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How to setup a Windows 2003 domain with exchange for 7 computers

Posted on 2007-04-06
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Last Modified: 2012-05-05
Been the kind of hand of person I am. I am trying to assemble a Windows 2003 domain in my house to learn about it and then study the books to take the MCSE exams. I had some experience with an already established Windows 2003 small  business server installation, but I want to learn more.

I am looking for a very simplified guide in how to setup a windows 2003 server domain with exchange for email for a group of 7 computers (I dont know why I pick the number 7, just a number). I have comptuers laying around and I will buy the server on a store. So basically, Windows 2003 server will come installed.

Looking for a guide in both installation, buying tips, etc.

Thanks  
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Question by:supercoqui
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by:
Lee W, MVP earned 250 total points
ID: 18864861
STRONGLY recommend you save your money. If you don't have one decent machine, buy one decent machine (meaning dual core or better CPU with 2 GB or more of RAM).  Then go get a copy (free download) of Virtual PC or VMWare.  Setup a VIRTUAL domain to learn from.  This will make it much easier to "reset" as you play and learn.  (www.microsoft.com/virtualpc).  Then, or rather before that, go spend a relative minimal amount of money on TechNet Plus Direct - $350 - it includes DOZENS of software titles, including Windows Server versions, Exchange versions, SQL versions, ISA, SBS, Office, and many others.  Use those CDs to install and setup your environment (they are not licensed for production use, but learning/testing should be fine).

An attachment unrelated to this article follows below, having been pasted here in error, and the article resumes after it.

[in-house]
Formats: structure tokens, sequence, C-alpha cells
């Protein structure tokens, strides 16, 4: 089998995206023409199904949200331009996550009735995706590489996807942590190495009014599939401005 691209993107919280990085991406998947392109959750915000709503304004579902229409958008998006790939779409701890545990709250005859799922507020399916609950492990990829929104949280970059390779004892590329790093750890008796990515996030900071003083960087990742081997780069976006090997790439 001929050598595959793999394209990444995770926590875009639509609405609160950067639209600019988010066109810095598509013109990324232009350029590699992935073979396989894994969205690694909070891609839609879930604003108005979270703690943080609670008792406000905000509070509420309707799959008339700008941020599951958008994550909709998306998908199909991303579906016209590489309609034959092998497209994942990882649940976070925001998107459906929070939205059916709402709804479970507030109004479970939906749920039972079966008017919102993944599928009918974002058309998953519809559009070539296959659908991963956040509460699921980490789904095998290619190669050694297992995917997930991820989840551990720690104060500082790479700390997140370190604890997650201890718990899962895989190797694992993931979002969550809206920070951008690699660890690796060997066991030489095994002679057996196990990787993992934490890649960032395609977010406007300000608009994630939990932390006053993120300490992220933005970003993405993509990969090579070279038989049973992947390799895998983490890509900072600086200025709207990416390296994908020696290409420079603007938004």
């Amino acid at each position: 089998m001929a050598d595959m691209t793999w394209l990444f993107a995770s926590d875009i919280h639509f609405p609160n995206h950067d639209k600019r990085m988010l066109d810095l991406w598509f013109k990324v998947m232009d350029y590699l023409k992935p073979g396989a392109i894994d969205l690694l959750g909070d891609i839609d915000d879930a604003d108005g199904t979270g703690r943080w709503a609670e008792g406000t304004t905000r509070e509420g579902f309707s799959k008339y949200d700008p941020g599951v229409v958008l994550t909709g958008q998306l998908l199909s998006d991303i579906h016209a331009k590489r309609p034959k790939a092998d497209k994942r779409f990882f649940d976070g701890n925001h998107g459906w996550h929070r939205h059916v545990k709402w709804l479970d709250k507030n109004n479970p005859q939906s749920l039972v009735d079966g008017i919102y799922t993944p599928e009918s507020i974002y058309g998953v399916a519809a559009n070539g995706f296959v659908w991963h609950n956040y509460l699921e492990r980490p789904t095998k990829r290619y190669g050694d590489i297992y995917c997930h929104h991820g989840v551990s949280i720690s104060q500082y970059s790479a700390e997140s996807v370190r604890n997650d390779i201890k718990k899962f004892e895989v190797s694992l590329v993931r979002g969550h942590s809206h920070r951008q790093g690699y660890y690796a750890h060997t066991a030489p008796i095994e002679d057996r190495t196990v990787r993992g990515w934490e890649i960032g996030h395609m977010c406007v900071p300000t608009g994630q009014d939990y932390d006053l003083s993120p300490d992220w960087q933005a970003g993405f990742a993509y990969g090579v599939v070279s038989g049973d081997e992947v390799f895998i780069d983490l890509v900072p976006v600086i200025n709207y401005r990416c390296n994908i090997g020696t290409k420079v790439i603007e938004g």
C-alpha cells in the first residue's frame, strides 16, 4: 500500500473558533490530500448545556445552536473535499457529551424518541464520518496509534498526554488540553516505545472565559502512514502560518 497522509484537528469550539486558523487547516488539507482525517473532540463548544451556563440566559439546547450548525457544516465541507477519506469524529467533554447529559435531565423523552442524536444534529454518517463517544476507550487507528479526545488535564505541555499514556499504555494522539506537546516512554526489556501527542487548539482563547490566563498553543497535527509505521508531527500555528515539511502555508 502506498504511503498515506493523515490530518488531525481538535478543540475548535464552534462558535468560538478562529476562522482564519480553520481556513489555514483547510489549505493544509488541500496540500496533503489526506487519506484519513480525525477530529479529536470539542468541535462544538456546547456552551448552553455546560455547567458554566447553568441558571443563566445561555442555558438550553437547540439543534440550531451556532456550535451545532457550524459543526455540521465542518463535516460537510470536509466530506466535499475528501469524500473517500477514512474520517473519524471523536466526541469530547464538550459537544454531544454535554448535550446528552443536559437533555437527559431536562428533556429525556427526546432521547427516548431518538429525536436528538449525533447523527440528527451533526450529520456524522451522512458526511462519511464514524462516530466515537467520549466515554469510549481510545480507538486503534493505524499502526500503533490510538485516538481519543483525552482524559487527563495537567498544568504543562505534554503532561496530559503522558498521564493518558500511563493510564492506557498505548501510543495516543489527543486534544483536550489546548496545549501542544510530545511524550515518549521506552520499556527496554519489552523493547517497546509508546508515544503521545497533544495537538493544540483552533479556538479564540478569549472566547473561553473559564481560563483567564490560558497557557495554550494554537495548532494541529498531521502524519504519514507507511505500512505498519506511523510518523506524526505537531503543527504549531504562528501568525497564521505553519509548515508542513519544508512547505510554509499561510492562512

Note: ask yourself what you want to do.  If you want to help people with Small Business Server, DO NOT spend the majority of your time, at least at first, learning server.  SBS and Server, though at the core they are the same, are actually VERY different in that SBS is designed to be managed by wizards by and large.  Standard server has FAR fewer wizards and does not include exchange (as SBS does).
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by:Jeffrey Kane - TechSoEasy
Jeffrey Kane - TechSoEasy earned 250 total points
ID: 18865597
I can tell you from my own experience that you want to install SBS and not standard Server 2003.  That's exactly how I learned... when I put an SBS in my home about 3 1/2 years ago.  There are some folks who actually have nick-named SBS as "MCSE-in-a-box" because it allows you to learn so many different products.

Also, for less than the price of SBS Operating System (which runs about $499), you can become a registered Microsoft Partner and get the Action Pack for only $299.00 which includes most everything you need.  See https://partner.microsoft.com/40016455 for details.

(I started with a TechNet subscription and soon moved over to ActionPack because it was a better deal and I didn't want to get that technical).  :-)

Jeff
TechSoEasy
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by:Lee W, MVP
ID: 18865628